If no decision is made by Jan 22, municipalities will automatically be opted in.  Thompson called the $29,000, that the provincial government is offering, a trick noting council should not be influenced by it.

“It is a drop in the bucket, said Groves. This is how provincial governments and the federal government; they give us all these things and then at the end of the day, we’re stuck with it. We have to keep finding funding to deal with it, enforce it and do everything we need to do, forever.”

“We really need to protect our community. I certainty will like to hear from the police, as well on their thoughts on this because they are our enforcers and they are dealing with this.” 

Nearby municipalities had previously taken steps towards opting out such as King Township which adopted a resolution to advise the Province of their opposition and Markham authorized their city clerk to provide notification of their intent to opt out.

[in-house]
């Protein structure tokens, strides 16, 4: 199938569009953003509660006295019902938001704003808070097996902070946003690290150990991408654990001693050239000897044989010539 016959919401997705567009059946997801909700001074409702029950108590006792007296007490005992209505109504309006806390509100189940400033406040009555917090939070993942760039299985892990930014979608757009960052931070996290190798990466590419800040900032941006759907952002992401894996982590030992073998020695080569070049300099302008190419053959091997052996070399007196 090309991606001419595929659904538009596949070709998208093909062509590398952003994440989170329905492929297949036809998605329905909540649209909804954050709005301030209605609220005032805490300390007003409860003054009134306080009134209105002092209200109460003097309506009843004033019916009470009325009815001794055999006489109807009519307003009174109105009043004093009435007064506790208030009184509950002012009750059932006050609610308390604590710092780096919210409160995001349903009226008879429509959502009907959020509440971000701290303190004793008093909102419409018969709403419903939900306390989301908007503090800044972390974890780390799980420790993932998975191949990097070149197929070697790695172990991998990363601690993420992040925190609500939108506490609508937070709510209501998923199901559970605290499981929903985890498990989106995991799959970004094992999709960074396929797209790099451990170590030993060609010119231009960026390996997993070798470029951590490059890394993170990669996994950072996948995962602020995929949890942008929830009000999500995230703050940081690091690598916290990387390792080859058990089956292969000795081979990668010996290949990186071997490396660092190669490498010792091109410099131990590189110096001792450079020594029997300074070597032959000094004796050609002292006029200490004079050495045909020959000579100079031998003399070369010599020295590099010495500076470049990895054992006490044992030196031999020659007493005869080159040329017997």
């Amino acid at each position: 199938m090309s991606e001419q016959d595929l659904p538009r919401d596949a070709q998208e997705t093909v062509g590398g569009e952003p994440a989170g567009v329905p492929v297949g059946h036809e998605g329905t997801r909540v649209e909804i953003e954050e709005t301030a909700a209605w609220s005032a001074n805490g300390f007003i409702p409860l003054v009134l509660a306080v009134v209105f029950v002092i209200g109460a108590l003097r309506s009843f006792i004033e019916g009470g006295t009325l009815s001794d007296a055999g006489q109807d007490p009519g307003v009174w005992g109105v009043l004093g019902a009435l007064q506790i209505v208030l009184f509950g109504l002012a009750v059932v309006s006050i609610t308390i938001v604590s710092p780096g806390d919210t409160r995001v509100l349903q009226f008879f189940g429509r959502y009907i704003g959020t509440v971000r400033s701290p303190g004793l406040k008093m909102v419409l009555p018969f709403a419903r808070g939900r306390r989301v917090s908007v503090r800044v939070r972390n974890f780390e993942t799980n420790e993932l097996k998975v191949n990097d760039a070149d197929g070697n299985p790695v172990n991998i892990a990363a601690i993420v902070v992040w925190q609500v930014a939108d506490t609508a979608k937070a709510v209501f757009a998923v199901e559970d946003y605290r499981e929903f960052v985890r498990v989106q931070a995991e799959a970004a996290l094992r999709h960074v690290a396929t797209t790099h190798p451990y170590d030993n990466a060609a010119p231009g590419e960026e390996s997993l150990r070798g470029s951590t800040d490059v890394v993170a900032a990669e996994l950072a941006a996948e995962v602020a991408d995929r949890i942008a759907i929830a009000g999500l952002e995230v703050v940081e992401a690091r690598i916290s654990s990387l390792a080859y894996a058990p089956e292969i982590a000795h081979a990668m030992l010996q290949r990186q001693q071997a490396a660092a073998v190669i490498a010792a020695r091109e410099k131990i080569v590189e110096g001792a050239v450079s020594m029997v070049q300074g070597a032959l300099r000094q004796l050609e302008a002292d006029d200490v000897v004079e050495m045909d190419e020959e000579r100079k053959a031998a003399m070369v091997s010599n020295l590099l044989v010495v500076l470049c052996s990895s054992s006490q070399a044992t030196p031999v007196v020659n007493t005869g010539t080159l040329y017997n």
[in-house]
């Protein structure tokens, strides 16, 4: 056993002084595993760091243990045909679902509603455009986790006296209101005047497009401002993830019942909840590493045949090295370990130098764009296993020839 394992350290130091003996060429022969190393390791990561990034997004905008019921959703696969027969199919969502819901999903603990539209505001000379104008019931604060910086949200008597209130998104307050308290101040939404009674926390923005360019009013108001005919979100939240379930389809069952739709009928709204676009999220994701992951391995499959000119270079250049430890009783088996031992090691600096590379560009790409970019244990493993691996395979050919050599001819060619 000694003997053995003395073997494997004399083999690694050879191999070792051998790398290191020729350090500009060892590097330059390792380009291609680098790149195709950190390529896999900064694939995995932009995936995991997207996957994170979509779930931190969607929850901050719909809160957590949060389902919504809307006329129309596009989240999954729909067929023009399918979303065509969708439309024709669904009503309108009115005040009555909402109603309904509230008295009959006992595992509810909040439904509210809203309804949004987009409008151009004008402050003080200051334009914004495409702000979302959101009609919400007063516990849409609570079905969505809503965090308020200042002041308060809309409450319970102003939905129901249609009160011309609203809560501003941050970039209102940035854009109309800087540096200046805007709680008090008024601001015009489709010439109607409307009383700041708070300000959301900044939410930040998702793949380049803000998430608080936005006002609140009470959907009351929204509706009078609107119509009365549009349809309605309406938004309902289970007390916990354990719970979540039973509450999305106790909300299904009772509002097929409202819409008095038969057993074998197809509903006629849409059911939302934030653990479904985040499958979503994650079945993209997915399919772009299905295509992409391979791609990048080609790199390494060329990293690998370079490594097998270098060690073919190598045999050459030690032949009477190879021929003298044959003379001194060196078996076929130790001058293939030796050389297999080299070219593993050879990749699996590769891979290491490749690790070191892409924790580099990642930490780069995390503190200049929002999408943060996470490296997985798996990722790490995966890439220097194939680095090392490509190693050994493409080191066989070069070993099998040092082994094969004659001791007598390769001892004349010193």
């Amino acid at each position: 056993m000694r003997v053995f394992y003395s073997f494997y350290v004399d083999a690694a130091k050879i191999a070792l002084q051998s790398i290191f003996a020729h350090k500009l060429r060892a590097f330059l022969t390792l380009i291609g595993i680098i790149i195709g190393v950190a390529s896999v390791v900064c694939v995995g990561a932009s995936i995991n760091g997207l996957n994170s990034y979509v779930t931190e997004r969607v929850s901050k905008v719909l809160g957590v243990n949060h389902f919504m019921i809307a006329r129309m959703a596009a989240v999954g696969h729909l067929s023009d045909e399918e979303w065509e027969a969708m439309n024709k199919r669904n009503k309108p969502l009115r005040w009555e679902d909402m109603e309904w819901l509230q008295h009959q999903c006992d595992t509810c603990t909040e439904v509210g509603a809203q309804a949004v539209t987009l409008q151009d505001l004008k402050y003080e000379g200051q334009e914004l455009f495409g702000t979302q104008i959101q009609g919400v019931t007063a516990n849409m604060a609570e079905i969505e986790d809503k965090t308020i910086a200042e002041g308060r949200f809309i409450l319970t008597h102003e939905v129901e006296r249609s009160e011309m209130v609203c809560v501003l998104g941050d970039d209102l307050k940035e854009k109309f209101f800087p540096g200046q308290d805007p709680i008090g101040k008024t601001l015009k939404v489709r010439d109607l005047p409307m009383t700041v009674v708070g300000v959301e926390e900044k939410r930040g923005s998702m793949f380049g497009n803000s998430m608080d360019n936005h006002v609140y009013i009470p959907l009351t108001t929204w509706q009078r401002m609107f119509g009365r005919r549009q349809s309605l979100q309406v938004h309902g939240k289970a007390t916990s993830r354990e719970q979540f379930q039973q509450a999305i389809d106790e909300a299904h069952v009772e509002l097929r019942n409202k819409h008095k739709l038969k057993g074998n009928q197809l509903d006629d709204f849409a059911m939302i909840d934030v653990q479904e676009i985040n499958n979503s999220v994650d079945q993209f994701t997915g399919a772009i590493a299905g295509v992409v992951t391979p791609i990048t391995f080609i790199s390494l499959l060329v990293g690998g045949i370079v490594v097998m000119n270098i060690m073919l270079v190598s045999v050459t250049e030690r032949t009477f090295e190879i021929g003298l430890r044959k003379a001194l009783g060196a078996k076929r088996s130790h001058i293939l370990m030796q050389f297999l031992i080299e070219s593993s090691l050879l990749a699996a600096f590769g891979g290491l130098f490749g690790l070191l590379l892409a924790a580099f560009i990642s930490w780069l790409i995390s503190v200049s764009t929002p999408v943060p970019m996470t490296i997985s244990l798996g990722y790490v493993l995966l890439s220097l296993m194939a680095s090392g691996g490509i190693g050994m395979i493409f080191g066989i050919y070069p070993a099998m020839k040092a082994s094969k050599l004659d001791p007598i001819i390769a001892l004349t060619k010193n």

The town report states ‘Further, as a main goal of legalization is protecting youth, the nearby Upper Grand District School Board has urged municipalities adjacent to Caledon to opt out of hosting cannabis retail stores until there is a clearer understanding of the social and financial impacts of legalization siting concerns including increased addiction, mental health and discipline in schools.’ 

“Now that we understand what they’re talking about, we need to opt out at this point and time to understand where things land but I think the public needs to understand where council decisions are going, said Thompson. January is going to come quick and fast and before we know it, it’s going to be the 22nd where we have the final decision where it has to be made by.”